I initially created a private Circle of four (us and our hosts) to group and share the Artifcts with a single click and allow the others to contribute their own trip Artifcts and memories. But the Circle quickly ballooned into a private Circle of 20+ as family, friends, and business acquaintances asked for photos and details. I realized my Circle was helping me to share a more meaningful version of my holiday with others than would otherwise be possible! 

 

Circles: My Travel Memory “Ah Ha!” 

It’s only been three weeks since I’ve been back, but I have already heard from a half dozen people that they’re interested in planning a similar trip after seeing our Greenlandic Adventures Circle.  

I’ve also probably saved myself countless hours sending the same photos and telling the same stories to family who are not always in the same place at the same time.  

My Circle has become my answer to, “How was your vacation?” With a click of a button, I’m able to share the highlights, photos, videos, and details. What is more, I know my memory is fickle, and years from now, I’ll have my Circle to remember all the amazing hikes, sights, and souvenirs from our four fabulous days in the Greenlandic wilderness.  

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Intrigued? Feel free to email me at Heather@Artifcts.com if you want to be added to my Circle. 

Want to make a Circle of your own? Check out our video tutorial 

And finally, special thanks to Anika and Jon Krogh, our fabulous hosts at Camp Kiattua. We’re already dreaming of when we’ll be back.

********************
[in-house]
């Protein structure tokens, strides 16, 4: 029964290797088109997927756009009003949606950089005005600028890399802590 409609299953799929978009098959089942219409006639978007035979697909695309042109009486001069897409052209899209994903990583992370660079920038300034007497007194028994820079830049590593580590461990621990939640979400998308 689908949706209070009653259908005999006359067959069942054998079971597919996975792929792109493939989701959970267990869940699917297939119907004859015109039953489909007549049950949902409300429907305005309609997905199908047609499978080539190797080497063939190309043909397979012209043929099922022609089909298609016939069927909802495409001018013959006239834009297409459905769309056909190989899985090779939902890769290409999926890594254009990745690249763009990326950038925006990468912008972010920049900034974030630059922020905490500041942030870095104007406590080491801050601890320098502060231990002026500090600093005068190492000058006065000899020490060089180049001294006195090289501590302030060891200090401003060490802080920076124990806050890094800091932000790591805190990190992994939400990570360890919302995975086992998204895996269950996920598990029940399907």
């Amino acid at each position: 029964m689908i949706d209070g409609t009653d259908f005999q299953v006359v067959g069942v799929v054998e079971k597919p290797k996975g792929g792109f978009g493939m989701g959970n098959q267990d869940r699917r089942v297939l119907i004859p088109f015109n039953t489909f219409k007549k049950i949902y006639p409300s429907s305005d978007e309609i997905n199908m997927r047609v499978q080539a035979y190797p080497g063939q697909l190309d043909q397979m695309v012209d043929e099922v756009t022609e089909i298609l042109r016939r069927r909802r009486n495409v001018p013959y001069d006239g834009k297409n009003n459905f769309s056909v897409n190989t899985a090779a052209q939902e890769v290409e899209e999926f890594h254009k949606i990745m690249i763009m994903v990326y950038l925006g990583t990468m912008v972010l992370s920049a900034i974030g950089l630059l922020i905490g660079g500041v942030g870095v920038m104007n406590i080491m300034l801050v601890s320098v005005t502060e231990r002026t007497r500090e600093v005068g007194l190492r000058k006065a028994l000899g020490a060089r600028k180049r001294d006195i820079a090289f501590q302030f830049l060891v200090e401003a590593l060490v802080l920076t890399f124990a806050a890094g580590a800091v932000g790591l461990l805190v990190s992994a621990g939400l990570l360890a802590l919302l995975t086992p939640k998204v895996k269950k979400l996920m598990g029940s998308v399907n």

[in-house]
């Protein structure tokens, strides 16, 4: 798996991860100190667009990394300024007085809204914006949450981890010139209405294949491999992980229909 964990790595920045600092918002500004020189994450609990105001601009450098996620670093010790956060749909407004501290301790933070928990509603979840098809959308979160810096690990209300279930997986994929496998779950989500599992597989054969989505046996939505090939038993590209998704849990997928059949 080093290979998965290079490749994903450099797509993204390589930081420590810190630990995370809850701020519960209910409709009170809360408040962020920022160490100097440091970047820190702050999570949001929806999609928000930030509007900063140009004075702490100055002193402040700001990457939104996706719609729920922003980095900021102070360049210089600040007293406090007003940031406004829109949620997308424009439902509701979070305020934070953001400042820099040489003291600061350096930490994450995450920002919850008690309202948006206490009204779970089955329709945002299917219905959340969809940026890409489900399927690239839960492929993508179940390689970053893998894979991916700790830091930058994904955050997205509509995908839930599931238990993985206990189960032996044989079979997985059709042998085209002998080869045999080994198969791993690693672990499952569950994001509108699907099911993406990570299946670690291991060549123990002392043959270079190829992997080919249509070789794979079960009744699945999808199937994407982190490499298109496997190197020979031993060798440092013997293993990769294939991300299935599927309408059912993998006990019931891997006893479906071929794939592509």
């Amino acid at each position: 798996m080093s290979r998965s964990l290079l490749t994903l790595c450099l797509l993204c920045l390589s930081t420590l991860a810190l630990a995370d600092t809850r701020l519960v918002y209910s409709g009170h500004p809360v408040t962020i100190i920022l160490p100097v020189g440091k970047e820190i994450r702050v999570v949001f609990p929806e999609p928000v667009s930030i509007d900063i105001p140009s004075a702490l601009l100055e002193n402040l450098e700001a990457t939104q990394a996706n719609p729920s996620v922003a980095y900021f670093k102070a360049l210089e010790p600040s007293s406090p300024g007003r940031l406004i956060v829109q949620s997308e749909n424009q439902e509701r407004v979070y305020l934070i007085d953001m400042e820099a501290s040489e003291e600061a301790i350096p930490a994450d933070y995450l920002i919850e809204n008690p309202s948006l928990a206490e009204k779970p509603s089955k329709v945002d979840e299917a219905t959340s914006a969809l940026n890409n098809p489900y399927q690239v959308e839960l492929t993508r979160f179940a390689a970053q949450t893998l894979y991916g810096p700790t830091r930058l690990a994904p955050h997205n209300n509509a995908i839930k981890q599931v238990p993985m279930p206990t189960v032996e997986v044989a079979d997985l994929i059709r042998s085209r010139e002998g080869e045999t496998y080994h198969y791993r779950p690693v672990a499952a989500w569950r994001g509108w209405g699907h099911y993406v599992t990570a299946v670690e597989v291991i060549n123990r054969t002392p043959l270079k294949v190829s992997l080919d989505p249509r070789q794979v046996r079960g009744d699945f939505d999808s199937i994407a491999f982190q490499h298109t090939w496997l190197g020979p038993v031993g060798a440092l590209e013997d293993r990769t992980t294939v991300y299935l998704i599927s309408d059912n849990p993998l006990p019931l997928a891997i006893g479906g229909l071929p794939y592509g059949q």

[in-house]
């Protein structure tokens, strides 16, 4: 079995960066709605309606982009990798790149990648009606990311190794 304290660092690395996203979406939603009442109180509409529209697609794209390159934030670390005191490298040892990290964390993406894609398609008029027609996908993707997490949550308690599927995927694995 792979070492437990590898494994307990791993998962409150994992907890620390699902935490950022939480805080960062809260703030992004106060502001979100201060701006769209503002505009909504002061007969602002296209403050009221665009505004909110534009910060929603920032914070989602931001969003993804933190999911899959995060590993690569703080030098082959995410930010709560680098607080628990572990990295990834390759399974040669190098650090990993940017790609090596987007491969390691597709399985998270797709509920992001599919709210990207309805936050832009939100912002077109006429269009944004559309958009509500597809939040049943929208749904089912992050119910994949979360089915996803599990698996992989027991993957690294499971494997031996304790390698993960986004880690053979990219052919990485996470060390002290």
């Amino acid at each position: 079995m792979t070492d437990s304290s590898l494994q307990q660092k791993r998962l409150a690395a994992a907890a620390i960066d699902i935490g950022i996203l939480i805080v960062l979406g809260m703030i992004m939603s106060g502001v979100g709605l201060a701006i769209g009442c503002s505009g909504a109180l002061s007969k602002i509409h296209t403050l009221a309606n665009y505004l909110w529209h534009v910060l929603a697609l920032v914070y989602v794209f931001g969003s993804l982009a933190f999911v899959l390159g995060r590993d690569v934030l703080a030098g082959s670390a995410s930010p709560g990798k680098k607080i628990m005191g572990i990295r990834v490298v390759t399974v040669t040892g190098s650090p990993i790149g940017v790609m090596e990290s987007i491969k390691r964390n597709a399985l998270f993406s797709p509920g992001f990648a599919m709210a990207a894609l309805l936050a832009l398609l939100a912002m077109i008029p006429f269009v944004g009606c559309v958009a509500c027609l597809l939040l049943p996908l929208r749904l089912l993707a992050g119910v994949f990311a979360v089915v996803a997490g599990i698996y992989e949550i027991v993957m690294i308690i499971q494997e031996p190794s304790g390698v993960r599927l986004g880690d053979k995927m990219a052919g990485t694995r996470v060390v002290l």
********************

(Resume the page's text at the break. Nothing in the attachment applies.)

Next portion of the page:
© 2023 Artifcts, Inc. All Rights Reserved.

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Visiting a Mammoth Artifact, One of the Seven Wonders of the World: Petra, Jordan

The ancient city of Petra, dating back to 800 BC, feels far out of reach for many of us. It’s tucked into the sandstone cliffs of what is known today as the Golden Triangle of Jordan: the red deserts of Wadi Rum—well known as the setting of Star Wars—the Red Sea port of Aqaba, and the ancient city of Petra. In February, I journeyed to Petra from Tel Aviv by bus just to spend a few hours exploring. While I wouldn’t recommend three bursts of 24-hours travel within a one-week period, this time it was well worth the discomfort! 

Rediscovered in 1812 by Swiss-born explorer John Lewis Burckhardt, his original travel journal reveals in vivid details the wonder and perils of his journey to the site, what he found, and the condition, size, and more of this ancient relic. The entirety of Petra is really an artifact in situ, in the traditional sense of the word “artifact.”